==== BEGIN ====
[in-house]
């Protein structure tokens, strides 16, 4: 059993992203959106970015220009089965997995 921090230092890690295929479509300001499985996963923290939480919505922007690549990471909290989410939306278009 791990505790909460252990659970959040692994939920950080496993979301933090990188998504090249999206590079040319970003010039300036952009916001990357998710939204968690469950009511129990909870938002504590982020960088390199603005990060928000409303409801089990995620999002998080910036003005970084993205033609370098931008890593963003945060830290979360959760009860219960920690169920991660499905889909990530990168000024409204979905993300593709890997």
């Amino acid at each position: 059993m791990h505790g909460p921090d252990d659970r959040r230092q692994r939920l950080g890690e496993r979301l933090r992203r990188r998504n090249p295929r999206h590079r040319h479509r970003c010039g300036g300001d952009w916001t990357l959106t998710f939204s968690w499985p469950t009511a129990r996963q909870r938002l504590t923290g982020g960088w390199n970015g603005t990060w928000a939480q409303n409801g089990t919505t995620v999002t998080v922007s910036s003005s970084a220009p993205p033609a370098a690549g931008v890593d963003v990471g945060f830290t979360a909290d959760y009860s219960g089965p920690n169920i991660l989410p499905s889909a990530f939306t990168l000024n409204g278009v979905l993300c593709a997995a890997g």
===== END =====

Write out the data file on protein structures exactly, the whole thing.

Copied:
[in-house]
């Protein structure tokens, strides 16, 4: 059993992203959106970015220009089965997995 921090230092890690295929479509300001499985996963923290939480919505922007690549990471909290989410939306278009 791990505790909460252990659970959040692994939920950080496993979301933090990188998504090249999206590079040319970003010039300036952009916001990357998710939204968690469950009511129990909870938002504590982020960088390199603005990060928000409303409801089990995620999002998080910036003005970084993205033609370098931008890593963003945060830290979360959760009860219960920690169920991660499905889909990530990168000024409204979905993300593709890997």
């Amino acid at each position: 059993m791990h505790g909460p921090d252990d659970r959040r230092q692994r939920l950080g890690e496993r979301l933090r992203r990188r998504n090249p295929r999206h590079r040319h479509r970003c010039g300036g300001d952009w916001t990357l959106t998710f939204s968690w499985p469950t009511a129990r996963q909870r938002l504590t923290g982020g960088w390199n970015g603005t990060w928000a939480q409303n409801g089990t919505t995620v999002t998080v922007s910036s003005s970084a220009p993205p033609a370098a690549g931008v890593d963003v990471g945060f830290t979360a909290d959760y009860s219960g089965p920690n169920i991660l989410p499905s889909a990530f939306t990168l000024n409204g278009v979905l993300c593709a997995a890997g």